Any footy fans would have been reassured last month when Ed Davey, Secretary of State for Energy and Climate Change, announced the lights would stay on in the unlikely event of England reaching the final. This is despite the fact that a World Cup Final this summer – with England in it – could have overhauled the record for a domestic electricity demand surge ‘of any kind’. Davey went on to add that energy security ‘doesn’t just happen by accident’, and that intervention is necessary as government, industry, scientists and plenty of others work in partnership.
So what kind of ‘intervention’ are we talking about? ‘Demand-side balancing measures’ for 2015-16 will reward volunteer businesses that, if called upon, reduce the amount of electricity they draw from the grid during peak hours. The cost of getting businesses to close down will be passed on to the taxpayer, but the National Grid reportedly expects the measure will add no more than £1 to the average annual household power bill.
The hope is that the increasing threat of blackouts – particularly during harsh winters – will be minimised through an approach that’s much cheaper than building new power stations to supply demand. At the same time, Davey acknowledged that ‘we must ensure that all our energy is increasingly low carbon.’
Despite its track record on the environment and its worryingly unflinching stance on fracking, the government is injecting money into technologies and solutions which should, in the long term, reduce our reliance on fossil fuels.
‘With government running over a five-year cycle, the ability for rapid change is hampered. In order for new technologies to achieve any chance of success, schemes like the fit and rhi cannot be influenced by the political process.’
Anthony Morgan, CEO of Newform Energy
So the penny has finally dropped: the UK government has realised that a shift in focus from financial services to manufacturing could be the key to success and economic recovery. We need to make things in order for the economy to survive; there’s still lots to do – homes need to be built, the energy infrastructure needs to be improved – and the work required would create jobs and increase revenues for the government as we move towards a new low-carbon economy.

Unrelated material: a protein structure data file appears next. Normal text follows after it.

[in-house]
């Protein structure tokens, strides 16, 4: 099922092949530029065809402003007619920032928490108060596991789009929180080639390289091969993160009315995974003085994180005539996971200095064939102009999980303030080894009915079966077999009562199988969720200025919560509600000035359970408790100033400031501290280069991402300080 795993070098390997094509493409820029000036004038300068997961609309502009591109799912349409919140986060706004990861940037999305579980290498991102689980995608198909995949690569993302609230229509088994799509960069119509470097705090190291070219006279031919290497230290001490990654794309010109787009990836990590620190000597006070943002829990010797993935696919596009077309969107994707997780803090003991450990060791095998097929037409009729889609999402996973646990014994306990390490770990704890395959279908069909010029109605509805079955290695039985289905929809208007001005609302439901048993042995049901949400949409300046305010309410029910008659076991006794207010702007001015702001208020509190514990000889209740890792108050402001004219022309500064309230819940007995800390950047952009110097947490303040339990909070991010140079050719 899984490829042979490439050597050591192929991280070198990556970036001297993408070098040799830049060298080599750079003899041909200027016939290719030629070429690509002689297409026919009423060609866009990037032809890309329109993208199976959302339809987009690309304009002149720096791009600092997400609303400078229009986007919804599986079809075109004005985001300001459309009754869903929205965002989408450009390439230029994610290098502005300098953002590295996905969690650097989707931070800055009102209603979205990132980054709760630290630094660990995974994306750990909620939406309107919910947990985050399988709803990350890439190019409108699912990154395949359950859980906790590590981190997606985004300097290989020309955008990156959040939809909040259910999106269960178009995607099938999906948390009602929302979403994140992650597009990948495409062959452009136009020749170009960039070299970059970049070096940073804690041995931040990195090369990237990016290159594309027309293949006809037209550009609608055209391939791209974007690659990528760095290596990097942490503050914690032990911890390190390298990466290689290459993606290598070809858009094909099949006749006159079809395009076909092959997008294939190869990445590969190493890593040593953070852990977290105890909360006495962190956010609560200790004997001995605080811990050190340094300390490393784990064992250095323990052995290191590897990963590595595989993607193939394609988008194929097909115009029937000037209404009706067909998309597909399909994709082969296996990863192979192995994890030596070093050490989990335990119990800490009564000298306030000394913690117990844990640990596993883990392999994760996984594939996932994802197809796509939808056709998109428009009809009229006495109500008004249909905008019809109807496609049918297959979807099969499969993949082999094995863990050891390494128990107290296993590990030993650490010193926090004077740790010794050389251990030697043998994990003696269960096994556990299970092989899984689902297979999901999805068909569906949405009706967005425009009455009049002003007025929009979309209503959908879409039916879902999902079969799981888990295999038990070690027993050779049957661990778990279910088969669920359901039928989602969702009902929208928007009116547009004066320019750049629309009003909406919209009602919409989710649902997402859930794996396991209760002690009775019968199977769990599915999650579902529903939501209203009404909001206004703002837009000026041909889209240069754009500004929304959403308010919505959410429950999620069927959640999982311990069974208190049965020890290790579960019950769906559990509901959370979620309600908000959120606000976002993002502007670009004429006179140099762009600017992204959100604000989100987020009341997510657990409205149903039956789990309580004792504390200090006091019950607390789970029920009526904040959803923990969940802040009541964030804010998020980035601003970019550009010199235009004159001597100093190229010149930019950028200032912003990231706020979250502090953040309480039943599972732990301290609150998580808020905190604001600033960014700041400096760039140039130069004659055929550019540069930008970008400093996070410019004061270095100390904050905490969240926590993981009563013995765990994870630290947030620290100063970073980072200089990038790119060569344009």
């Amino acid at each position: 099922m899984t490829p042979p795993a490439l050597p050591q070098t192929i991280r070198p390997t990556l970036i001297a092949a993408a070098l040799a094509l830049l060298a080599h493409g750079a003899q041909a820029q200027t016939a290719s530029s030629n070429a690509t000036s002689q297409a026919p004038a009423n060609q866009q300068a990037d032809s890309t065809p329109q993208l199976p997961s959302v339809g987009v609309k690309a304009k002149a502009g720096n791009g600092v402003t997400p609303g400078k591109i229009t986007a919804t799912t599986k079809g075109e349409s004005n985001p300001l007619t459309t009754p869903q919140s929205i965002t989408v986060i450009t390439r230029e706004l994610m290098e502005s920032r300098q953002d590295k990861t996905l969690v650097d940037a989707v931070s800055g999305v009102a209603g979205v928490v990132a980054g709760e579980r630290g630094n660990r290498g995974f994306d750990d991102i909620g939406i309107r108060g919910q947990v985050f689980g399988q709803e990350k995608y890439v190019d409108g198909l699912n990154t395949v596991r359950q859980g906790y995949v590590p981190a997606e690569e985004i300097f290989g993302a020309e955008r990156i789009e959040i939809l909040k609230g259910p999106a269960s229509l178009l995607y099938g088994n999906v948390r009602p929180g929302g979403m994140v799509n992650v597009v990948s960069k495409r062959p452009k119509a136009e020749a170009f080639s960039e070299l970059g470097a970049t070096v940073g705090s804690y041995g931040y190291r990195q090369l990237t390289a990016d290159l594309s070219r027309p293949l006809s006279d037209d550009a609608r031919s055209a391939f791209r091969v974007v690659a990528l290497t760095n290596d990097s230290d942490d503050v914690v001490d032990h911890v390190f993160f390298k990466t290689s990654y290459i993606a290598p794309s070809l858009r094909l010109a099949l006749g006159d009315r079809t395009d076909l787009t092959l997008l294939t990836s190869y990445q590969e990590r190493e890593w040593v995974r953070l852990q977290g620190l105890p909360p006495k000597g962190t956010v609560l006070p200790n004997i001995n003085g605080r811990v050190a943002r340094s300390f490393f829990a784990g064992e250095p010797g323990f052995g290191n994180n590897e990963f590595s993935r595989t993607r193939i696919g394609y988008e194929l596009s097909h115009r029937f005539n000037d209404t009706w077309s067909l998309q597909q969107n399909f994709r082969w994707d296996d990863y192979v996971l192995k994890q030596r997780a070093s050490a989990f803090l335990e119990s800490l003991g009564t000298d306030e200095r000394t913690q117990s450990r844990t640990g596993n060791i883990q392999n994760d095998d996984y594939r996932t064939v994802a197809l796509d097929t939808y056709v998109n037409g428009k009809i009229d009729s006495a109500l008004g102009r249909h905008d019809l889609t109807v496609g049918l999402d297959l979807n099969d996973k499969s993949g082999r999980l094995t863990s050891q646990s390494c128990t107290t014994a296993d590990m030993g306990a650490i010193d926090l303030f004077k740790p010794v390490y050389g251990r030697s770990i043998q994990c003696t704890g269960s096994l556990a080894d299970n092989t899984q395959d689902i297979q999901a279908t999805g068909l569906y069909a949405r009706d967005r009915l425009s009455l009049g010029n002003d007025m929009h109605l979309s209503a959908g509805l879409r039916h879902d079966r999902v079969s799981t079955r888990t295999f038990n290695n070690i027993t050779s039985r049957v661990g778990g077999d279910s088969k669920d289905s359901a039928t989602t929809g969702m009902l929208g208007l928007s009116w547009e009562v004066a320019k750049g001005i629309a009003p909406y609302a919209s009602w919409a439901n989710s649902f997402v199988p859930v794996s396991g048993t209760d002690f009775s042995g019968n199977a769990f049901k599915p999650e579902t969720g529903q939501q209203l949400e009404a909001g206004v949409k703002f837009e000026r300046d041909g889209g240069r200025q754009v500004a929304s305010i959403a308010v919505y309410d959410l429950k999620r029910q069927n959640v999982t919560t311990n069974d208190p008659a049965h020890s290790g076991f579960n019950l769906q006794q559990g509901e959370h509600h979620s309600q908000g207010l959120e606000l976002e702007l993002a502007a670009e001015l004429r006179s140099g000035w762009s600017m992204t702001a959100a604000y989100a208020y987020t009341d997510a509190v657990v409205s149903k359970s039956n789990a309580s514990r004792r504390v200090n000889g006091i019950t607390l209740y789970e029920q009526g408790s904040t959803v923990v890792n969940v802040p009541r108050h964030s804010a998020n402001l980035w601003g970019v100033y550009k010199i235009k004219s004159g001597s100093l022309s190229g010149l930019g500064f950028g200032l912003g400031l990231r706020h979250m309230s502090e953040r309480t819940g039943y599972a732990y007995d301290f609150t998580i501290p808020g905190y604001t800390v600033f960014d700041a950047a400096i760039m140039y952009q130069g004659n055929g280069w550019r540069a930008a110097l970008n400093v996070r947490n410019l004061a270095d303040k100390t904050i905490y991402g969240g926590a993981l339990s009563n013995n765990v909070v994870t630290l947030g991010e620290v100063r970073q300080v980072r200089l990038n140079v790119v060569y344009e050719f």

So far so good? Here comes the but: the taxpayer funds these investments through schemes like DECC’s Entrepreneurs Fund – a £35m programme to support the development and demonstration of ‘novel, innovative technologies in a broad range of technology groups across the energy efficiency, power generation and energy storage sectors.’ The fund is aimed at small and medium enterprises (SMEs), and organisations can bid for up to £2m to develop and demonstrate ‘innovative technologies’ and receive advice from experts on how to bring their products to market. These technologies often take years and millions of pounds to develop, but once they’re ready for market they have to compete side-by-side with far more established solutions – completely unsupported.
There is no mechanism to provide support while the rough edges are sanded off and the company enters the transition phase between research and development and established product. This tends to be an expensive period in a product’s transition to the mainstream; unless the product is either backed by big business or supported by government, the product stands little chance of succeeding.